When one thinks about the Cardinals, the contemporary fan will think of Mark McGwire and Albert Pujols, but the classic fan and student of the game will think of Stan Musial. However, one does not have to be a student of the game to know his contributions. He hit 475 home runs, batted .331, won three MVP's, three World Series, and appeared in 24 All Star Games (from 1959-1962, the All Star Game was held twice a year, so Musial appeared in the Game in 21 different seasons). In 1963, the Cardinals retired his #6, and in 1969, he was inducted into the Hall of Fame. When Musial broke in with St. Louis, the only major league team he ever played for, in 1941, he was a skinny, 20 year old Pennsylvania kid in the shadow of teammates Johnny Mize and Enos Slaughter, but still managed to bat .426 in a twelve game stint. The Cards let Musial take the starting spot in left field, and he subsequently batted .315 with ten home runs to lead St. Louis to the World Series Championship. With more playing time in 1943, he blasted off, batting .357 with 13 home runs, not to mention 48 doubles and 20 triples, while striking out just 18 times in 617 at bats. Think about it: 18 strikeouts in 617 at bats? Ichiro, the today's contact king, never struck out less than 53 times in a season, with those 53 whiffs coming in 692 at bats in 2001. All of that, done at age 22, netted Musial his first NL MVP award and his first All Star appearance, an event he would appear in every year (except 1945, when he was in WWII) through 1963, when he retired. After another strong season in 1944 in which he led the Cardinals to another World Series Championship, he spent 1945 serving in World War II. In 1946, he came back stronger than ever, hitting 16 home runs, knocking in 103, and batting .365, leading the Cardinals to yet another World Series Championship and winning another MVP. After hitting 19 home runs in 1947, his power exploded in 1948, and he tore apart the National League with arguably the best season ever put up by a Cardinal. In 155 games, he hit 39 home runs, knocked in 131, and batted .376 while also knocking 46 doubles and 18 triples. That totaled to 103 extra base hits, a .702 slugging percentage, a 1.152 OPS, and his third and final MVP. This production continued into the early part of the '50's, and in 1957, at age 36, he still managed to hit 29 home runs, knock in 102, and bat .351. His production began to tail off in the later '50's, but in 1962, at 41 years old, he gave a last great season, hitting 19 home runs and batting .330 in 135 games. In 1963, at 42 years old, he played his final season, hitting 12 home runs and batting .255. Over his 22 years, he hit 475 home runs (28th all time), knocked in 1951 runs (6th all time), and batted .331 (30th all time). His 725 doubles are third only to Tris Speaker's 792 and Pete Rose's 746, and even his 177 triples rank 17th. The 3630 hits are 4th, and his 1377 extra base hits are third only to Hank Aaron's 1477 and Babe Ruth's 1440. In terms of just the Cardinals, he holds team records in games played (3026), at bats (10972), runs (1949), hits, doubles, triples, home runs, RBI, and walks.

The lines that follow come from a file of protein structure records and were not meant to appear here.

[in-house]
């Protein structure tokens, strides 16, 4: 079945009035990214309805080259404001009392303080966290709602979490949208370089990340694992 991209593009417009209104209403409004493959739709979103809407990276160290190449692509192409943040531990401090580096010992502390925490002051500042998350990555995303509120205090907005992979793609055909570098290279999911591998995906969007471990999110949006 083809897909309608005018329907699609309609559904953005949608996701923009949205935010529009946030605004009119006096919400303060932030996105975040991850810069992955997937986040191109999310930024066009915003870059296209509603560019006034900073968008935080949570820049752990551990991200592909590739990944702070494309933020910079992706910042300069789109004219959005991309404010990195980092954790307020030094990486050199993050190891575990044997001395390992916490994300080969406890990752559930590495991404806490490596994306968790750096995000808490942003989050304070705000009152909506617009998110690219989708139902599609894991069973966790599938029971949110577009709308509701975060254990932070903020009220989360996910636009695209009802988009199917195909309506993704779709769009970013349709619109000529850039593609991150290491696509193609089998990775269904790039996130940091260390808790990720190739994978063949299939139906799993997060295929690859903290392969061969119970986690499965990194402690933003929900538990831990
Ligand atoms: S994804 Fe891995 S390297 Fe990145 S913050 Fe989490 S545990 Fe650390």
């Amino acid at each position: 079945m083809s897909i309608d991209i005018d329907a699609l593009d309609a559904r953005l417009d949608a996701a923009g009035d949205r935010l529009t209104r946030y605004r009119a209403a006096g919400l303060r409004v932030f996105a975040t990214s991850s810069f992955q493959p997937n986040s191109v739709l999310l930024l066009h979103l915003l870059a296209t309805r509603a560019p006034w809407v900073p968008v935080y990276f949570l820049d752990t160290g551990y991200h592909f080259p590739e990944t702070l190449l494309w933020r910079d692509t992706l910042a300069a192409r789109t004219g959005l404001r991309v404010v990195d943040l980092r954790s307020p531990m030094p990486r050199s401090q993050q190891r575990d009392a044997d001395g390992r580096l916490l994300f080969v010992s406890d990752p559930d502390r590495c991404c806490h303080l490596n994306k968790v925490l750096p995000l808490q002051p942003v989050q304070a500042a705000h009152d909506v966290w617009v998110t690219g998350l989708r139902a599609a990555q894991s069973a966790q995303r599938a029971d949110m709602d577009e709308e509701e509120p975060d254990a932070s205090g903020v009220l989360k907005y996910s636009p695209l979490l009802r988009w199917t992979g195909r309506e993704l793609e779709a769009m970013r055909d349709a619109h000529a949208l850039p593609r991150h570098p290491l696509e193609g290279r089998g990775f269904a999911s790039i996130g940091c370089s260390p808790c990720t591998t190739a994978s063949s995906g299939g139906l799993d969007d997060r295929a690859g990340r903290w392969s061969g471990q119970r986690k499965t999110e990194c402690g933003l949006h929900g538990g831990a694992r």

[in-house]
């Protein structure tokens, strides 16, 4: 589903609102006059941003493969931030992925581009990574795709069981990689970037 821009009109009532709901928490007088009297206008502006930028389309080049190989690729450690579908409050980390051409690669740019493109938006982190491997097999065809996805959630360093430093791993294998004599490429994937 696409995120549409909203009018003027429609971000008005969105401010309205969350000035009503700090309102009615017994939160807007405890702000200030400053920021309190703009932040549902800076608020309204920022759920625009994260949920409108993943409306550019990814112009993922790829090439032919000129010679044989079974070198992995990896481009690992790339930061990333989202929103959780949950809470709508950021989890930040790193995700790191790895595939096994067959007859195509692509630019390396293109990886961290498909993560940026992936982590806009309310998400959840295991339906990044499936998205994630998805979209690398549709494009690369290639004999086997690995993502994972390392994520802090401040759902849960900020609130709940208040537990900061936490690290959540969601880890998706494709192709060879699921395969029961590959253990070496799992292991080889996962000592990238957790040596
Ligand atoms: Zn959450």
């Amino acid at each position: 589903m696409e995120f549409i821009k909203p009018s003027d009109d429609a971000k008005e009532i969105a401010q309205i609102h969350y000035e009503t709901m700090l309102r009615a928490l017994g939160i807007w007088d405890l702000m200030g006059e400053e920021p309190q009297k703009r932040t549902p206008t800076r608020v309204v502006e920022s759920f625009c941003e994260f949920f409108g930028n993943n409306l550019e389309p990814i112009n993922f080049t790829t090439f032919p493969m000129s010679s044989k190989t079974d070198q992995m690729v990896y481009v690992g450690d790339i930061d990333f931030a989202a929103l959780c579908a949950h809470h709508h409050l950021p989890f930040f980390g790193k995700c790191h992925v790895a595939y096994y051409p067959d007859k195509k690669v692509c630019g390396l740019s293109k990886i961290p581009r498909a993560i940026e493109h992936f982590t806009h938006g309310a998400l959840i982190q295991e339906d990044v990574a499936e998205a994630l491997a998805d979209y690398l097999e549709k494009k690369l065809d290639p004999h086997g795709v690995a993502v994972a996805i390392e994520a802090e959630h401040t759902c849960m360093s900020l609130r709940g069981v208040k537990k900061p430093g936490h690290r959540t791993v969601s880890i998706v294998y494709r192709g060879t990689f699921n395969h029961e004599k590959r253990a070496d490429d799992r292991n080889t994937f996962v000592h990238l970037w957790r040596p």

Free Agent Signings
Phillies signed Delmon Young (18 HR, 74 RBI, .267 AVG, 0 SB, 2013 age: 27) to a one year, $750,000 deal (plus up to $2.5 million in incentives).
Rays signed Jamey Wright (5-3, 3.72 ERA, 1.51 WHIP, 2013 age: 38) to a minor league deal.
Pirates resigned Jeff Karstens (5-4, 3.97 ERA, 1.15 WHIP, 2013 age: 30) to a one year, $2.5 million deal.
Rays also signed Shelley Duncan (11 HR, 31 RBI, .203 AVG, 1 SB, 2013 age: 33) to a minor league deal.
Blue Jays signed Mark DeRosa (0 HR, 6 RBI, .188 AVG, 1 SB, 2013 age: 38) to a one year, $750,000 deal.
Astros signed Erik Bedard (7-14, 5.01 ERA, 1.47 WHIP, 2013 age: 34) to a minor league deal.
Astros also signed Rick Ankiel (5 HR, 15 RBI, .228 AVG, 1 SB, 2013 age: 33-34) to a minor league deal.
Indians signed Ben Francisco (4 HR, 15 RBI, .240 AVG, 0 SB, 2013 age: 31) to a minor league deal.
Reds signed Armando Galarraga (0-4, 6.75 ERA, 1.92 WHIP, 2013 age: 31) to a minor league deal.
Indians also signed Ryan Raburn (1 HR, 12 RBI, .171 AVG, 1 SB, 2013 age: 32) to a minor league deal.
Delmon Young brings the Phillies a solid, young bat at the extremely cheap price of $750,000. Granted, if he plays well enough, the value of the contract can reach over $3 million, but then again, the Phillies are getting a solid player for a cheap price. The reason that they can sign a 27 year old with 89 career home runs 482 RBI, and a .284 batting average for so cheap is because of numerous off field issues, beginning with him throwing a bat at an umpire in a minor league game in 2006 and most recently culminating with anti-semetic remarks and aggravated harassment against a Jewish panhandler in New York. On the field, however, he has been a blast to watch. In 2010, he hit 21 home runs, knocked in 112, and batted .298 in 153 games for the Twins. Now with the Phillies, he looks to compete for time with fellow outfielders Domonic Brown, John Mayberry, Ben Revere, Laynce Nix, and Darin Ruf. I forsee Revere, Young, and Mayberry as the starting three in the outfield in 2013.
Teams followed in this update: Boston Red Sox, Washington Nationals, New York Yankees, Chicago Cubs, Tampa Bay Rays, Los Angeles Dodgers, Philadelphia Phillies, Atlanta Braves, Colorado Rockies
If your team is not included, please leave a comment.
HR: home runs. RBI: runs batted in. AVG: batting average. SB: stolen bases. ERA: earned run average. WHIP: walks/hits per innings pitched. K's: strikeouts. WPCT: winning percentage